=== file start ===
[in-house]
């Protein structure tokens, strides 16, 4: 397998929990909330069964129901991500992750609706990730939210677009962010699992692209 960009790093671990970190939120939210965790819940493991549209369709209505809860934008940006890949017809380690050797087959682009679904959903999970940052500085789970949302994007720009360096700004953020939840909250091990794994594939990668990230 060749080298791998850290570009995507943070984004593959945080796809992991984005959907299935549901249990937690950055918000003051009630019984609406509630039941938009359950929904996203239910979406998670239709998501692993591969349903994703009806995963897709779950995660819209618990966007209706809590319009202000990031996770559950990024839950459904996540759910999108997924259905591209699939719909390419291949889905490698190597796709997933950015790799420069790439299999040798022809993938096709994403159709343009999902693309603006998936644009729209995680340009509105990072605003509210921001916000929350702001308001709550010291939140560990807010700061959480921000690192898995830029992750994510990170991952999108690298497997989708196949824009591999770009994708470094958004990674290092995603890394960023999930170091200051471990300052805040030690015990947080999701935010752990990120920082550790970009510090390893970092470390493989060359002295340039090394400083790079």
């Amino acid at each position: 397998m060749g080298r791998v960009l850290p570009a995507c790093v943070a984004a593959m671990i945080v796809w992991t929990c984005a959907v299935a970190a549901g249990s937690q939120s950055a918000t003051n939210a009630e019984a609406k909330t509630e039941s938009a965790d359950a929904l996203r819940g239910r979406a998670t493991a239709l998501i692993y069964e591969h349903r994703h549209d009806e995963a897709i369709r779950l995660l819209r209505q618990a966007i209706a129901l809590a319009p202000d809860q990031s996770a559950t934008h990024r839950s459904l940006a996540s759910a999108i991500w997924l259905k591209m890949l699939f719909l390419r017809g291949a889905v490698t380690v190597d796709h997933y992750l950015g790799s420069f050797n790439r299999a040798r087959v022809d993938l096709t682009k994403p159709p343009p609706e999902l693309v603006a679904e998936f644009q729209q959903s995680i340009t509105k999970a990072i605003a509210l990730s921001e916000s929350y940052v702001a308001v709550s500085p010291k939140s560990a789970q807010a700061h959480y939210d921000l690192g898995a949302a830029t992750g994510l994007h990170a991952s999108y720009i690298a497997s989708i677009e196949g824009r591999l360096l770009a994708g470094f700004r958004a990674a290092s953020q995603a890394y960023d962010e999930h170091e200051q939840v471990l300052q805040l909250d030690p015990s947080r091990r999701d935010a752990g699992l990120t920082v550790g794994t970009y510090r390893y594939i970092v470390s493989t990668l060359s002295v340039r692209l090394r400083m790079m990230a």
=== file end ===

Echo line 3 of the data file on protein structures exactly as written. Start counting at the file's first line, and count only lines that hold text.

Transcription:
């Amino acid at each position: 397998m060749g080298r791998v960009l850290p570009a995507c790093v943070a984004a593959m671990i945080v796809w992991t929990c984005a959907v299935a970190a549901g249990s937690q939120s950055a918000t003051n939210a009630e019984a609406k909330t509630e039941s938009a965790d359950a929904l996203r819940g239910r979406a998670t493991a239709l998501i692993y069964e591969h349903r994703h549209d009806e995963a897709i369709r779950l995660l819209r209505q618990a966007i209706a129901l809590a319009p202000d809860q990031s996770a559950t934008h990024r839950s459904l940006a996540s759910a999108i991500w997924l259905k591209m890949l699939f719909l390419r017809g291949a889905v490698t380690v190597d796709h997933y992750l950015g790799s420069f050797n790439r299999a040798r087959v022809d993938l096709t682009k994403p159709p343009p609706e999902l693309v603006a679904e998936f644009q729209q959903s995680i340009t509105k999970a990072i605003a509210l990730s921001e916000s929350y940052v702001a308001v709550s500085p010291k939140s560990a789970q807010a700061h959480y939210d921000l690192g898995a949302a830029t992750g994510l994007h990170a991952s999108y720009i690298a497997s989708i677009e196949g824009r591999l360096l770009a994708g470094f700004r958004a990674a290092s953020q995603a890394y960023d962010e999930h170091e200051q939840v471990l300052q805040l909250d030690p015990s947080r091990r999701d935010a752990g699992l990120t920082v550790g794994t970009y510090r390893y594939i970092v470390s493989t990668l060359s002295v340039r692209l090394r400083m790079m990230a």